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We're here with practical tax information for your business. Find out about business taxes, tax planning and more.


We've scoured the web to get you the most up-to-date advice which includes the most useful tools on offer from the officials themselves.

Effective tax planning is essential if you are to minimise your tax bills. Simple tax planning can significantly reduce your tax liabilities.

The self-assessment tax return is an unavoidable burden if you are liable for self-employed tax or have complicated income tax affairs.

Corporation tax is charged on a company's profits. If you trade as a limited company, ensure that paying this tax is as painless as possible.

National Insurance Contributions (NICs) are payable whether you are self-employed or employed by your own company, although different rates apply.

As well as your legal obligations, you’ll want to ensure that payroll is painless and that you use any opportunities to improve your tax-efficiency.


Effective VAT planning aims to ensure that VAT is relatively painless, and that you are reclaiming as much as possible of the VAT you pay.

Capital gains are made when you sell something for more money than you paid for it. As a result, you can be subject to tax. Take professional advice.

Business property taxes apply to businesses with commercial premises.There are two commercial property taxes: business rates and stamp duty land tax.

If you have tax problems or face a tax investigation, it pays to seek professional advice and you must act rather than just hoping for the best.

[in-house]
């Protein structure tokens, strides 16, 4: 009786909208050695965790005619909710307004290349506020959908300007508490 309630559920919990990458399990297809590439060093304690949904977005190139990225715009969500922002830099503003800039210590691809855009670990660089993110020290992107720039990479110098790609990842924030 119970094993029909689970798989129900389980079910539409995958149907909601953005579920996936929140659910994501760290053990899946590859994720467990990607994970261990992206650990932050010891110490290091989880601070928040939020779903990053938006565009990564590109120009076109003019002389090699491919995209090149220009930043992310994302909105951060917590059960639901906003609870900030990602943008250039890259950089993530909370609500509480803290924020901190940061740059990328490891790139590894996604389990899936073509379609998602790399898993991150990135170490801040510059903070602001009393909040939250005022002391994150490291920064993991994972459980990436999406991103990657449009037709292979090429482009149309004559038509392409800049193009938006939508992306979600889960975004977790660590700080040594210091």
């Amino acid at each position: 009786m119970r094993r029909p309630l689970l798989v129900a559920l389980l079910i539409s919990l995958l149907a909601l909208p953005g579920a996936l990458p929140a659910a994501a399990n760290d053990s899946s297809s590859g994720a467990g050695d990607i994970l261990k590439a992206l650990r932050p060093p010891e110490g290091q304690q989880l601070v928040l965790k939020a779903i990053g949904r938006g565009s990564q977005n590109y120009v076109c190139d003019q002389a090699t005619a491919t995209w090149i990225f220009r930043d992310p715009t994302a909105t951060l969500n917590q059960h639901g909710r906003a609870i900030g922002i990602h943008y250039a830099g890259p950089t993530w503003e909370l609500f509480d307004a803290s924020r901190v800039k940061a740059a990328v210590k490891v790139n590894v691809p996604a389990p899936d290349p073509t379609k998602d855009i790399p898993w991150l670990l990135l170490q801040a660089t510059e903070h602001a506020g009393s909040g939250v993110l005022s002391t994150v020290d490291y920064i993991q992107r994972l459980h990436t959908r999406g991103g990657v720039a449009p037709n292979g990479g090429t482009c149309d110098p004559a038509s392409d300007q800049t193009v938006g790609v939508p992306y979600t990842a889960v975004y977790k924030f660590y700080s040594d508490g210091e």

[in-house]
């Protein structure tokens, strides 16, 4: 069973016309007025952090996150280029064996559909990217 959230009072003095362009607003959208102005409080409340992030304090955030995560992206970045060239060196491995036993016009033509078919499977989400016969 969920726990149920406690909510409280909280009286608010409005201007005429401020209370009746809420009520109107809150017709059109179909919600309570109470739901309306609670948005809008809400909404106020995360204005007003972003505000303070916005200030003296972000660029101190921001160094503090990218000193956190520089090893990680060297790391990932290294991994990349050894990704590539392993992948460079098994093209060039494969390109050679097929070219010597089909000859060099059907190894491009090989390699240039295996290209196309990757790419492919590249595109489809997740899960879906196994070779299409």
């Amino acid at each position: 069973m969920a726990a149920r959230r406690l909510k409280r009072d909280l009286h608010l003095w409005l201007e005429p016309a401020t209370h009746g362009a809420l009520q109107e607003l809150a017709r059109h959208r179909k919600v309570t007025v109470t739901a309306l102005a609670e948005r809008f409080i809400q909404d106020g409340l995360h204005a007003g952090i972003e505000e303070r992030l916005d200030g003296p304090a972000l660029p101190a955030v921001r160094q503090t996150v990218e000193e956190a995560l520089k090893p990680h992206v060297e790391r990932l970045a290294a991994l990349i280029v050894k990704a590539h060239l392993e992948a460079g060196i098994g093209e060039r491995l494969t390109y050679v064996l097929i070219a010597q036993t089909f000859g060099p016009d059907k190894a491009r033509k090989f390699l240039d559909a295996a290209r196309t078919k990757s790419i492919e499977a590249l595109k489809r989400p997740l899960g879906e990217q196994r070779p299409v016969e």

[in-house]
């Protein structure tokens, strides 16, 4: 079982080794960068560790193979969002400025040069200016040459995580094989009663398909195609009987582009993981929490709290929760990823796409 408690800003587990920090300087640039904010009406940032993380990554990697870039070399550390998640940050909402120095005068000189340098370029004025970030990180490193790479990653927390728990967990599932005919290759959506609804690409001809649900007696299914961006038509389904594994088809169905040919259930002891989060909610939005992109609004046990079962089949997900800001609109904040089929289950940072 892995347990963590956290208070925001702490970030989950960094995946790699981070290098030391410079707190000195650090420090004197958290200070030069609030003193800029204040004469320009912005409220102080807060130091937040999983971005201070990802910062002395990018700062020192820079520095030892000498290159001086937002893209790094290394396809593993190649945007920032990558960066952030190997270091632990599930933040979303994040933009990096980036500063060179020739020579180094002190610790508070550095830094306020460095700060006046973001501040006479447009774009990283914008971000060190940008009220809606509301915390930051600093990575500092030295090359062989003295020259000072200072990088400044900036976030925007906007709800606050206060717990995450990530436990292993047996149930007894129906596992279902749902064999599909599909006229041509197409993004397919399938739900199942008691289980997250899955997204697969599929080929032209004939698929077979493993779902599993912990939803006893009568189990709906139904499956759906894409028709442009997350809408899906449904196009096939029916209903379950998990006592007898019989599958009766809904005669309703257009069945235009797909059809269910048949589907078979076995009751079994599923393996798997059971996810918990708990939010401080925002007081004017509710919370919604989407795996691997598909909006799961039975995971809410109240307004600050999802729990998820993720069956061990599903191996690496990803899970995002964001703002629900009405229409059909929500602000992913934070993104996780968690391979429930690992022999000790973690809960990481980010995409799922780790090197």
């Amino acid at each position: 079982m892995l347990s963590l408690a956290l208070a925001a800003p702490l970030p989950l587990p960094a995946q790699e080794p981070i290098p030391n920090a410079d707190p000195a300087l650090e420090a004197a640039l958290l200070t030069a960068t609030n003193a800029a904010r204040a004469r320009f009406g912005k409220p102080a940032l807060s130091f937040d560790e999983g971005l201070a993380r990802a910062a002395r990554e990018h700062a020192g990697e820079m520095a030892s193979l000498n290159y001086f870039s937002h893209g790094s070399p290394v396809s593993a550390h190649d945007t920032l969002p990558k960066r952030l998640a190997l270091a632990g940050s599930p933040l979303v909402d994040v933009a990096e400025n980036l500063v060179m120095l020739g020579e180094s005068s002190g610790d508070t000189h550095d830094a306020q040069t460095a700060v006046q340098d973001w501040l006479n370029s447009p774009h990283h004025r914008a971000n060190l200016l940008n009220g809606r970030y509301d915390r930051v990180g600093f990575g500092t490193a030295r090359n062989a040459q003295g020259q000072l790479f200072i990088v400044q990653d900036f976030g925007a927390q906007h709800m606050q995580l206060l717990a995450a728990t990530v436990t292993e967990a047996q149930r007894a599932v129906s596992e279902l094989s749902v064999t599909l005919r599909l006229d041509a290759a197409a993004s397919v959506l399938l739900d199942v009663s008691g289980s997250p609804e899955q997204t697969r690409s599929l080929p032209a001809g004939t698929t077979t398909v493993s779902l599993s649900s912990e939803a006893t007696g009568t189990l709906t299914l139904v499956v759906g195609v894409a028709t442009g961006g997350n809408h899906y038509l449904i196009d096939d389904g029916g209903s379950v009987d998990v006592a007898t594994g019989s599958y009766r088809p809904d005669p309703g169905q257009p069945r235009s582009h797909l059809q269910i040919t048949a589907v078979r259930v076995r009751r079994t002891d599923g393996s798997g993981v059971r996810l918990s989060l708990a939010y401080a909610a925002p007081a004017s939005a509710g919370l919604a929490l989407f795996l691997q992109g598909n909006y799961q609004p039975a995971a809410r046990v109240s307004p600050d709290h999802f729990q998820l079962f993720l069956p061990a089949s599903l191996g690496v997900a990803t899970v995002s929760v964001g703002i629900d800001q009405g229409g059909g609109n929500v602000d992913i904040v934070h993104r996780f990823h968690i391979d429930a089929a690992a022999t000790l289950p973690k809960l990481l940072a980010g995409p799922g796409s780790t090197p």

Businesses count the cost of the pandemic

30 June 2020

New surveys show that three in ten business leaders have permanently streamlined their teams because of the coronavirus crisis and one in ten small firms have lost all their business.

New research has highlighted the extent to which businesses have been damaged by the economic effects of the COVID-19 pandemic.

A survey by accountancy firm Theta Financial Reporting has found that 29% of business leaders say they have streamlined their team because of the coronavirus crisis, as they have discovered that some roles are surplus to requirements. One-third of UK workers (35%) say their business will return to the office with a smaller team with people handling more varied responsibilities.

However, 45% of employers say they see the working environment changing for the better due to the impact of COVID-19. Yet 24% of Brits say their employer hasn't explored any flexible working options to help them or their colleagues return to work.

Chris Biggs, managing director and founder of Theta Financial Reporting, said: "Many businesses have adapted to working away from the office and business leaders are seeing this improve with smaller teams. This often makes them easier to manage, less bulky and more flexible to a broader range of tasks. This will have a significant impact on how our workplaces will look beyond lockdown."

Research conducted by 3Gem on behalf of the business banking app Amaiz has found that 10% of small businesses say they lost all of their business as a direct result of the lockdown and one-third report that the pandemic has been "very damaging".

The headline findings of the survey are:

  • 35% of firms have lost more than 30% of their business;
  • 48% have lost more than 20% of their business;
  • 31% say they have struggled to get paid during the crisis;
  • 25% say they have found it difficult to pay suppliers.

The findings show some cause for optimism though, with 59% of small businesses saying it will take less than six months to return to the previous levels of turnover. However, just under 5% say they will never recover.

Meanwhile, new research by Legal & General has found that Brits continue to be concerned about the impact of the pandemic on their own finances. It found that:

  • 29% of those polled said their finances have taken a real hit because of coronavirus;
  • Over half of the UK are worried that the economy will not recover in the long term;
  • 44% of under-35s are worried about job security (compared to 25% of the general population);
  • Nine out of ten people now plan to start saving for a rainy day.

Written by Rachel Miller.

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